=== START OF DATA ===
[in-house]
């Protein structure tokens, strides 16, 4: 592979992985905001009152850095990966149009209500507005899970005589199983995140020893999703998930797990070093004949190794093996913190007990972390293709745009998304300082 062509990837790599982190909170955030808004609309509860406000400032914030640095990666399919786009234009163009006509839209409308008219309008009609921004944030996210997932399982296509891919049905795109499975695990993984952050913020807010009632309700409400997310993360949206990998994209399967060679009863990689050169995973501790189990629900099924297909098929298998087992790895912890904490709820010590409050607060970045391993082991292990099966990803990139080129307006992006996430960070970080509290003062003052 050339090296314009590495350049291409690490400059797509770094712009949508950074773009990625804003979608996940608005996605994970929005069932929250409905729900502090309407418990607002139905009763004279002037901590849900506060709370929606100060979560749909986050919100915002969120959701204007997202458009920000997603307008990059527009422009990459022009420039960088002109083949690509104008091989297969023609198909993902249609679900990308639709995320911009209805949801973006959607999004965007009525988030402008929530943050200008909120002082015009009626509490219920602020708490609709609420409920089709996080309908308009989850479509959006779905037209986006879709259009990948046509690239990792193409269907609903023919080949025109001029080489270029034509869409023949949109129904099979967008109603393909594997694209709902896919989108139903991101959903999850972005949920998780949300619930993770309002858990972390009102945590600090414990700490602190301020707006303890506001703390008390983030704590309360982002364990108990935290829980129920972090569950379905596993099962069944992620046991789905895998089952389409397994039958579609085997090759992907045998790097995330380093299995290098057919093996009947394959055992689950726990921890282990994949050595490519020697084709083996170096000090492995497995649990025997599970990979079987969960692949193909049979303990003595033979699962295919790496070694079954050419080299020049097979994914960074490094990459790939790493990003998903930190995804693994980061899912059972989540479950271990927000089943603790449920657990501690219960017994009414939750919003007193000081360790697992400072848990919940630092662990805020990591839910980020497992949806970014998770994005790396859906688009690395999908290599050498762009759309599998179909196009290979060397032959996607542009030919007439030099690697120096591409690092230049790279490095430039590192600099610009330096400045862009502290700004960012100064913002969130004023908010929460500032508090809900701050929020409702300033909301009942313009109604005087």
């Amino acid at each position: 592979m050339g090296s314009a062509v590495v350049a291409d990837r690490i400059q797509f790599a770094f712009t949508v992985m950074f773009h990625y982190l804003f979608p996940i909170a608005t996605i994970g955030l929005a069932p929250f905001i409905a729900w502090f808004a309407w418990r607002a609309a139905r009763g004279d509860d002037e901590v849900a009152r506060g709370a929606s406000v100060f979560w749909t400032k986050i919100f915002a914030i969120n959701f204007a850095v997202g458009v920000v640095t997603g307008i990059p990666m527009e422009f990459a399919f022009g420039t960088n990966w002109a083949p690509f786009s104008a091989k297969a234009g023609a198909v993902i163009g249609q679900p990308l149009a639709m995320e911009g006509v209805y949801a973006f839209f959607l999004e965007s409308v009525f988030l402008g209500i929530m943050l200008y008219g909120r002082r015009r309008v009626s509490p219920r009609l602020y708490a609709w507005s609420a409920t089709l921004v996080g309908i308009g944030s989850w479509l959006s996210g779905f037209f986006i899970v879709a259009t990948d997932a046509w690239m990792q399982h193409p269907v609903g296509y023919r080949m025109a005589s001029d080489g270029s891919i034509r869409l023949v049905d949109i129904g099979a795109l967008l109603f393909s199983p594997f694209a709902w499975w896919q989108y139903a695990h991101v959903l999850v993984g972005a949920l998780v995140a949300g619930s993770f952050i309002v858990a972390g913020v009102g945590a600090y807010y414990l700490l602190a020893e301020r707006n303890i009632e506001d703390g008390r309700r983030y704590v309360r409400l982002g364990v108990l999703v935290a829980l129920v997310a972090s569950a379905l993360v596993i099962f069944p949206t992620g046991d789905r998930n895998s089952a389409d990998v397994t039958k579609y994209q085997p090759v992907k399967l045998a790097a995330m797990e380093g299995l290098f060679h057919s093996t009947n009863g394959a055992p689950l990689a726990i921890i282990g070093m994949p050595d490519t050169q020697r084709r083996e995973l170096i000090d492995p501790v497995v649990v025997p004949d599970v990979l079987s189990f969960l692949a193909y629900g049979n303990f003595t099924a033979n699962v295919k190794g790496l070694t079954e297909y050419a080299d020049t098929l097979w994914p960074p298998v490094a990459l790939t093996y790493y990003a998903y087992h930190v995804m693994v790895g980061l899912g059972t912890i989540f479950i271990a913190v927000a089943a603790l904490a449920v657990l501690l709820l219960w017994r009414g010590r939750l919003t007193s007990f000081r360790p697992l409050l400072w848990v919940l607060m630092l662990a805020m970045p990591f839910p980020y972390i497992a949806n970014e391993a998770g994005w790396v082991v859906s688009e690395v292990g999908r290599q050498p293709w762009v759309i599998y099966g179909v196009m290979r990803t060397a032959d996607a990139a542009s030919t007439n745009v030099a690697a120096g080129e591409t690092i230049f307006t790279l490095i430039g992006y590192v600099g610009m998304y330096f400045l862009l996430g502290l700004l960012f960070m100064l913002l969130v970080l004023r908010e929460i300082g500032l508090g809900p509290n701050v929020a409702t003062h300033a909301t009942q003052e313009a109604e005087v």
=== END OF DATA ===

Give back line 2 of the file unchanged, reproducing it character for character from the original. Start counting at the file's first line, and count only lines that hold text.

């Protein structure tokens, strides 16, 4: 592979992985905001009152850095990966149009209500507005899970005589199983995140020893999703998930797990070093004949190794093996913190007990972390293709745009998304300082 062509990837790599982190909170955030808004609309509860406000400032914030640095990666399919786009234009163009006509839209409308008219309008009609921004944030996210997932399982296509891919049905795109499975695990993984952050913020807010009632309700409400997310993360949206990998994209399967060679009863990689050169995973501790189990629900099924297909098929298998087992790895912890904490709820010590409050607060970045391993082991292990099966990803990139080129307006992006996430960070970080509290003062003052 050339090296314009590495350049291409690490400059797509770094712009949508950074773009990625804003979608996940608005996605994970929005069932929250409905729900502090309407418990607002139905009763004279002037901590849900506060709370929606100060979560749909986050919100915002969120959701204007997202458009920000997603307008990059527009422009990459022009420039960088002109083949690509104008091989297969023609198909993902249609679900990308639709995320911009209805949801973006959607999004965007009525988030402008929530943050200008909120002082015009009626509490219920602020708490609709609420409920089709996080309908308009989850479509959006779905037209986006879709259009990948046509690239990792193409269907609903023919080949025109001029080489270029034509869409023949949109129904099979967008109603393909594997694209709902896919989108139903991101959903999850972005949920998780949300619930993770309002858990972390009102945590600090414990700490602190301020707006303890506001703390008390983030704590309360982002364990108990935290829980129920972090569950379905596993099962069944992620046991789905895998089952389409397994039958579609085997090759992907045998790097995330380093299995290098057919093996009947394959055992689950726990921890282990994949050595490519020697084709083996170096000090492995497995649990025997599970990979079987969960692949193909049979303990003595033979699962295919790496070694079954050419080299020049097979994914960074490094990459790939790493990003998903930190995804693994980061899912059972989540479950271990927000089943603790449920657990501690219960017994009414939750919003007193000081360790697992400072848990919940630092662990805020990591839910980020497992949806970014998770994005790396859906688009690395999908290599050498762009759309599998179909196009290979060397032959996607542009030919007439030099690697120096591409690092230049790279490095430039590192600099610009330096400045862009502290700004960012100064913002969130004023908010929460500032508090809900701050929020409702300033909301009942313009109604005087």